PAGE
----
Situatedin the north of the Park close to Union’s End in the vast expance of Camelthorn tree and grass savanna where there is a higher rainfall. It consists of four two-bed units.

The Kalahari Tented Camp (close to Mata-Mata) has 15 units, sleeping two to four people, as well as a swimming pool to cool down in. The stilted canvas tents are elegantly decorated and look out on the waterhole in the ancient Auob River.

Kielie Kranke is situated on one of the highest dunes in the Park with infinite views over the sand dunes. The area consists of dune vegetation with few, if any, trees. It consists of four two-bedded units with a 360 view of the area and the waterhole.

Urikaruus is situated on the bank of the Auob River between Twee Rivieren and Mata-Mata camps. Surrounded by camelthorn trees, this lofted camp, four two-bed units, overlookes a waterhale in the river bed.

Bitterpan is accessible only to four-wheel drive vehicles (no trailers) and links the two rest camps of Nossob and Mata-Mata. The area overlooks a huge pan but has few trees. The camp, which is small and exclusive, is surrounded only by the silence of the great Kalahari. It has four two-bed units with their own bathrooms and a communal kitchen and braai area.

Botswana Camps & 4x4 Trails

Experience the true Kalahari within the Kgalagadi. Chances are that you will not even see other vehicles while traveling in this big sky country. Be self-sufficient in all ways. Camping is available at Polentwa, Rooiputs, Two Rivers and in the Mabuaeshube area. Of the ten camps some sites consist of a shady tree as the only infrastructure, while at Mabuasehube and Kaa Gate you might find running water.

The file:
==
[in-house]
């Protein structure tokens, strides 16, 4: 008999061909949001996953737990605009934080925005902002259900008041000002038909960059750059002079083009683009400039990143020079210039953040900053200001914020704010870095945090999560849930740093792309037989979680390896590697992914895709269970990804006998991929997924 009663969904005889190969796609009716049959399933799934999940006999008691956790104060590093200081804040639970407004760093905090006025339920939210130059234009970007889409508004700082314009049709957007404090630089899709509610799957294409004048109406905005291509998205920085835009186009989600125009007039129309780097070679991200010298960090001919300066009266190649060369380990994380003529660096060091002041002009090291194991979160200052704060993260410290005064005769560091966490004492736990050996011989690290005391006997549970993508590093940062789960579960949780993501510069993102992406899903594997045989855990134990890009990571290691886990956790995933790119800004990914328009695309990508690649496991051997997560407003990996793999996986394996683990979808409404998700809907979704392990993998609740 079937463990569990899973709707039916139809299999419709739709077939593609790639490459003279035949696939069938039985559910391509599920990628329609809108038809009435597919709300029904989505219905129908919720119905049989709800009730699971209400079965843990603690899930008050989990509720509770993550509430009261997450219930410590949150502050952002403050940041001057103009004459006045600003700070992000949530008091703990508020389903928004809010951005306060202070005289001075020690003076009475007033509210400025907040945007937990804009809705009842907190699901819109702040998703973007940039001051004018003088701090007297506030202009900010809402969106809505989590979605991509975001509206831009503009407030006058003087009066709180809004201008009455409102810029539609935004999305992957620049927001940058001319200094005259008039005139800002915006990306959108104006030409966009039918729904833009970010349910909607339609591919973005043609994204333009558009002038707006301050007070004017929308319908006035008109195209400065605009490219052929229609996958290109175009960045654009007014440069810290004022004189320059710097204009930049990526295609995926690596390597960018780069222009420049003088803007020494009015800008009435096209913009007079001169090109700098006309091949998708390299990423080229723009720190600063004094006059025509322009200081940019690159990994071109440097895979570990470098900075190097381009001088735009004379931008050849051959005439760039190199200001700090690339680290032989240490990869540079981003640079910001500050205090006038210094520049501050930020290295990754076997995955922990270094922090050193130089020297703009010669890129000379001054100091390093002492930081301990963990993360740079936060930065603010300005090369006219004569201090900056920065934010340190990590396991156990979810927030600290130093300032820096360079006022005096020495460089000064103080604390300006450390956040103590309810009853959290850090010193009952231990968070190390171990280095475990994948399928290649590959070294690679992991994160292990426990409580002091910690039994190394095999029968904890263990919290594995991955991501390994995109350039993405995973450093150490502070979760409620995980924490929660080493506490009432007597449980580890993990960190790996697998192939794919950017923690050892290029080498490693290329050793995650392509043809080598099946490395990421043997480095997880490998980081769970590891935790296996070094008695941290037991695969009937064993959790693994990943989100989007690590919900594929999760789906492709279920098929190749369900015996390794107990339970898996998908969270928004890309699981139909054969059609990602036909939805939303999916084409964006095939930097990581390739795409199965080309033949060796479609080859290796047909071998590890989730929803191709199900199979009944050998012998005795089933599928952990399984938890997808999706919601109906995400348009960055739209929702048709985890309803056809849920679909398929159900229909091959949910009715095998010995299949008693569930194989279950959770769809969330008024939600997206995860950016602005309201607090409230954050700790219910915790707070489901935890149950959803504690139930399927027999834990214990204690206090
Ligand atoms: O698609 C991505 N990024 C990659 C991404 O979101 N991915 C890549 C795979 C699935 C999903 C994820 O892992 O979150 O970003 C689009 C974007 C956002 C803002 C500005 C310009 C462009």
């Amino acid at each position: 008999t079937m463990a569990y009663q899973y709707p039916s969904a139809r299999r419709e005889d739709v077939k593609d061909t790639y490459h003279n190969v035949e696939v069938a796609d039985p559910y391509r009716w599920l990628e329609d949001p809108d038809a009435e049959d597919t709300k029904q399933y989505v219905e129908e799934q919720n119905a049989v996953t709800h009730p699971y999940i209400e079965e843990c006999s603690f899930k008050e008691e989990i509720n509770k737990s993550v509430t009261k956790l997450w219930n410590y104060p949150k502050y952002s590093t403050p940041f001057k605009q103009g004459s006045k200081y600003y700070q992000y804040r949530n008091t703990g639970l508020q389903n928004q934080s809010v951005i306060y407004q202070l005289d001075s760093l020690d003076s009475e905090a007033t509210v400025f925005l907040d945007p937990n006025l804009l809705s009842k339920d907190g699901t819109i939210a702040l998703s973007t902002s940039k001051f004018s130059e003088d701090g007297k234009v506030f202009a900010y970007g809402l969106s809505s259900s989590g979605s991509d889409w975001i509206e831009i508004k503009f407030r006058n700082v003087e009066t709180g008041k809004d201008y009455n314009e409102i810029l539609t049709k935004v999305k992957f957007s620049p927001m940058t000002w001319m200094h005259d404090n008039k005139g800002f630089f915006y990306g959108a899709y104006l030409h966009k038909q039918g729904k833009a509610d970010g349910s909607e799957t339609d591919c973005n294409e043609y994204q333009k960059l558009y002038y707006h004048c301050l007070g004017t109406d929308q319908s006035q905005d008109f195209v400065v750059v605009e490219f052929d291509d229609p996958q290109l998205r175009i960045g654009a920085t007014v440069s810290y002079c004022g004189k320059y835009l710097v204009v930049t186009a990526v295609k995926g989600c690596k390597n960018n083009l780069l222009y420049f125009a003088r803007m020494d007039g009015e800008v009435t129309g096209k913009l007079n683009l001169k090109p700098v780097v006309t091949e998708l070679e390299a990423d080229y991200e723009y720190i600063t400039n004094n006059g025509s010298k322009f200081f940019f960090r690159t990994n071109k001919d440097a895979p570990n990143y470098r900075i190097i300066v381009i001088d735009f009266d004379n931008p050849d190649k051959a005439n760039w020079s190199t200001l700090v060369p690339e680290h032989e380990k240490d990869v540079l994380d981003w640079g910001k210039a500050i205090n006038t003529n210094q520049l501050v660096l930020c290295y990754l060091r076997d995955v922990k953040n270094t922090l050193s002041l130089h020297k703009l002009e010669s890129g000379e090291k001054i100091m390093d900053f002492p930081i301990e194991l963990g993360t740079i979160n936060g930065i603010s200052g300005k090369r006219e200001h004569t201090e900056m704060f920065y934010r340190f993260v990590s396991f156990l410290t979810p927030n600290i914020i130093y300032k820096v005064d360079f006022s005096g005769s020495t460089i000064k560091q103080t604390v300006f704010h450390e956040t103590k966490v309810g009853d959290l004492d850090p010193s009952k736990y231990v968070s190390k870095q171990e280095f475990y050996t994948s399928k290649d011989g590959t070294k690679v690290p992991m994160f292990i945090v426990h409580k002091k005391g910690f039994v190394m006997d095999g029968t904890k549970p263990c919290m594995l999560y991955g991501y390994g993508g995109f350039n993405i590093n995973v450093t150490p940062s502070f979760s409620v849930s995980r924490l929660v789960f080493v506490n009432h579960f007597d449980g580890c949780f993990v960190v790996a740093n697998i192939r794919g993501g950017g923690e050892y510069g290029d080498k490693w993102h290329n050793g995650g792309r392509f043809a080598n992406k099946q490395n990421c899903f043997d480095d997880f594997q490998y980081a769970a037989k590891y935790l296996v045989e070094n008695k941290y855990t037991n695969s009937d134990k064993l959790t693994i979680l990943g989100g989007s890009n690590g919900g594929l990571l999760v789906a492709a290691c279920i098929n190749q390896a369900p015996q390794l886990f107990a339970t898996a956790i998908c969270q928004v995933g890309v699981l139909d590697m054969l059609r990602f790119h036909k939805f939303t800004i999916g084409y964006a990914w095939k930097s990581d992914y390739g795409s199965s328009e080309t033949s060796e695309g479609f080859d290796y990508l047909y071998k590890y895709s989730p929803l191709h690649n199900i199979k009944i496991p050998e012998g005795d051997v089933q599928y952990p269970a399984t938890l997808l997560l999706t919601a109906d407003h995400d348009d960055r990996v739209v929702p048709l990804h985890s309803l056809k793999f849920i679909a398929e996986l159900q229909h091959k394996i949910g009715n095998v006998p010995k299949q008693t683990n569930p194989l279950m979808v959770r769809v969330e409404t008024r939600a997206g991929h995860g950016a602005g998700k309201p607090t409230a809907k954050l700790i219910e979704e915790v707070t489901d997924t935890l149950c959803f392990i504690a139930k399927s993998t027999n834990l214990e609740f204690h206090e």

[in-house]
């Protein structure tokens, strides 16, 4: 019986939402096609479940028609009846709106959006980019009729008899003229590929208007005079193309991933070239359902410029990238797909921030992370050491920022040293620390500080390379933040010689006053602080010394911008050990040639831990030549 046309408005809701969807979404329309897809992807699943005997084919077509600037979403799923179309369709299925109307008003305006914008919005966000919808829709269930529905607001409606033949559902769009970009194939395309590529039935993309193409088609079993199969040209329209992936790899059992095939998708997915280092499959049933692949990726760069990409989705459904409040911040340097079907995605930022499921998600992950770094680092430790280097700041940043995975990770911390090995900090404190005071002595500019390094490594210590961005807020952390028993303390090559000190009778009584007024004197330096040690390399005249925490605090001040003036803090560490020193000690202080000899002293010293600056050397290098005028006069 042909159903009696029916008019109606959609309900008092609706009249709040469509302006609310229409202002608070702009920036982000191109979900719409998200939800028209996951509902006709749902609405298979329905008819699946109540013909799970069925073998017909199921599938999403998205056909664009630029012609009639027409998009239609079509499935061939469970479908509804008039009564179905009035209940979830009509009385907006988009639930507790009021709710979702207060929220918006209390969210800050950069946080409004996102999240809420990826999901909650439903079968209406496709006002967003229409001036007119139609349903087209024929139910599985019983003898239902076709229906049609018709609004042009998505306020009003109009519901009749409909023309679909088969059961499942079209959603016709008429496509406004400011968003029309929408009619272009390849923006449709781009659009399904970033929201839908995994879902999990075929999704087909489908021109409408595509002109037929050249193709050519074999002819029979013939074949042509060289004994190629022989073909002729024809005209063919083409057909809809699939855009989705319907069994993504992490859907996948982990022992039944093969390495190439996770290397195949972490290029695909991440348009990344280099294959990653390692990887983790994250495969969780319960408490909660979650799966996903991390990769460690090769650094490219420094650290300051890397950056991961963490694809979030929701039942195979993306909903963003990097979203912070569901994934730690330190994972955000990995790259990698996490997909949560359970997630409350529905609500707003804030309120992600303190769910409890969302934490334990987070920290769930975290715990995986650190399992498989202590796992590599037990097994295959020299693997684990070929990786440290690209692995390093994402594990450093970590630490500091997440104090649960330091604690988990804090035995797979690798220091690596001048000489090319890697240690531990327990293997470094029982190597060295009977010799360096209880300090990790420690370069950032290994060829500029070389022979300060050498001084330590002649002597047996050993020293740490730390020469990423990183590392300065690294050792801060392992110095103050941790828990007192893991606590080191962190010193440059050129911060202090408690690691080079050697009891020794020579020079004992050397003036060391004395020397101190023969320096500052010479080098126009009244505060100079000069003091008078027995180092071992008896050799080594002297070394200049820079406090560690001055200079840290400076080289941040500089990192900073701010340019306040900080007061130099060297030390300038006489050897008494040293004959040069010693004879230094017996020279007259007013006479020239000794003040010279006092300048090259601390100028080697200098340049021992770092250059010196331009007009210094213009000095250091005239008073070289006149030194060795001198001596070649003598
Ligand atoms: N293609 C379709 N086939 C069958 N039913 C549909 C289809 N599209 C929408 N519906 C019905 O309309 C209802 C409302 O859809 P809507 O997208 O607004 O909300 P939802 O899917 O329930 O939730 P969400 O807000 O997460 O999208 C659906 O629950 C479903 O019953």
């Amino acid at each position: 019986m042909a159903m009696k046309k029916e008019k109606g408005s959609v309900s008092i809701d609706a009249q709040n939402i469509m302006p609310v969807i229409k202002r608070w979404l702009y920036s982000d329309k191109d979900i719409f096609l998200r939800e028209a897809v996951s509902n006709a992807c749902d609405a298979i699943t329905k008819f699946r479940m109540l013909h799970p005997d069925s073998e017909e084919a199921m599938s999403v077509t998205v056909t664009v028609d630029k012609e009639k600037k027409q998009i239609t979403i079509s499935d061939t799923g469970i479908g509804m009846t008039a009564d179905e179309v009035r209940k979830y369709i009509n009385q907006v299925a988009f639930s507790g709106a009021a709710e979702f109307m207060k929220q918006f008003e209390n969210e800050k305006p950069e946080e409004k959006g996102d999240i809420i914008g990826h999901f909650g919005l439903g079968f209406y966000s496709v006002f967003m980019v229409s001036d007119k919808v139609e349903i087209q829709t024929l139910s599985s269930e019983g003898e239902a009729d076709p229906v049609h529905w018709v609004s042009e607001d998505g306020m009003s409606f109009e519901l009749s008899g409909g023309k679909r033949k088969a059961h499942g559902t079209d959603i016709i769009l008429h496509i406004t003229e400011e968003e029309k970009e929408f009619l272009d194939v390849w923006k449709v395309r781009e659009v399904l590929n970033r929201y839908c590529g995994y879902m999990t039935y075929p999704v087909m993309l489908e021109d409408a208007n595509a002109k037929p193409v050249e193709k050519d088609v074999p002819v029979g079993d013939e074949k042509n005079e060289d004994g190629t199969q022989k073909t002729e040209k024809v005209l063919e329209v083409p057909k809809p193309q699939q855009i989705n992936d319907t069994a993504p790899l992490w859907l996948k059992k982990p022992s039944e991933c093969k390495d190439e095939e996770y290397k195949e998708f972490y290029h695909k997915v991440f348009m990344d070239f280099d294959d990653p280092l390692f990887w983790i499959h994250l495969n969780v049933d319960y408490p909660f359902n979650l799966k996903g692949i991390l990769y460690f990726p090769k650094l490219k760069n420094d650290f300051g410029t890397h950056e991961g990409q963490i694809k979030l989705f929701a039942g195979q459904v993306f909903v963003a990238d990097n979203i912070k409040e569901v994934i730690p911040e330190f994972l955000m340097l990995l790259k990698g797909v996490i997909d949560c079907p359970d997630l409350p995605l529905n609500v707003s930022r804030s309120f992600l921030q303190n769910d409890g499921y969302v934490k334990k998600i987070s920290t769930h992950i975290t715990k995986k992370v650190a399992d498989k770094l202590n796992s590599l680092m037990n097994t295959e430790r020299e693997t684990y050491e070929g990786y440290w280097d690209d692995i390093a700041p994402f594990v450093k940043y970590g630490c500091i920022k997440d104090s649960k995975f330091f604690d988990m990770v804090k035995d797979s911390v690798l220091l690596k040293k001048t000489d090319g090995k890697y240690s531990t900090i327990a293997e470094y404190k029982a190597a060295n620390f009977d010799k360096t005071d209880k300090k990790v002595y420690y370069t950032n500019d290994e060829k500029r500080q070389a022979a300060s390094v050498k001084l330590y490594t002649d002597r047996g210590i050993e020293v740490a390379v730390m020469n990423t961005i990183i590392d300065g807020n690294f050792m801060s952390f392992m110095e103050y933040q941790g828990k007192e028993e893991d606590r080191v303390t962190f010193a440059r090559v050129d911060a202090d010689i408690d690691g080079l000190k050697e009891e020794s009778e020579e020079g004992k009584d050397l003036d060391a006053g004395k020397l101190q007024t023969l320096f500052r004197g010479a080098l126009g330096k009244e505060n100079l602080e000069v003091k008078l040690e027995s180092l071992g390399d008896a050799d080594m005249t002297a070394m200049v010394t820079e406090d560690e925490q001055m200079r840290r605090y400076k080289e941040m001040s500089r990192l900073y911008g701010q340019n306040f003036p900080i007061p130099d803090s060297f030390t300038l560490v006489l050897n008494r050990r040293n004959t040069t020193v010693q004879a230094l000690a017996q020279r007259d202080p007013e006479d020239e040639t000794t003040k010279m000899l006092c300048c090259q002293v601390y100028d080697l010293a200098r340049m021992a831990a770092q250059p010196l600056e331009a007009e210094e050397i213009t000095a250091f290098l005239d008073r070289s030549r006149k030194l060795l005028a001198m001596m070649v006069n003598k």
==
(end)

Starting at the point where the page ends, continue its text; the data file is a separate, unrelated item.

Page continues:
Kaa Game View Trail can be traveled in one day. However, it is advised to camp one night en route. The trail can be traveled in both directions. No trailers are allowed. This section of the Kalahari typically has low game concentrations expect in drier times after scattered rain showers when game concentrates on green spots.

Polentswa Wilderness Trail is an exclusive route with only one party of not less than two and not more than five vehicles allowed to depart each day. No trailers are allowed. The route frequently passes impressive pans, often with accompanying game. Sandy, relatively flat terrain expect for a single dune close to Rooi Rambukus on the last day. To avoid disappointment, bookings must be made in advance.

Mabuasehube Wilderness Trail is another exclusive trail that can only be traveled from Mabuasehube to Nossob. No trailers are allowed. It passes through lovely tree savannah for the most of the way, in contrast to the red dune savannah in the southwest of the Park. Normally bigger game concentrations can be seen at the Mabuasehube pans. It is a sandy track running through relatively flat terrain. Bookings to be made in advance to avoid disappointment.

Access Route: All Access routes are two way routes and trailers are allowed. We recommend that visitors, if at all possible, camp once between Nossob Restcamp and Mabuasehube. The distance from Kaa Gate to Nossob riverbed can easily be done in a single day. Once again flat, sandy terrain with relatively small dunes to cross at places. A passport is not needed to enjoy the Botswana side as long as entry and exit is made through the same gate.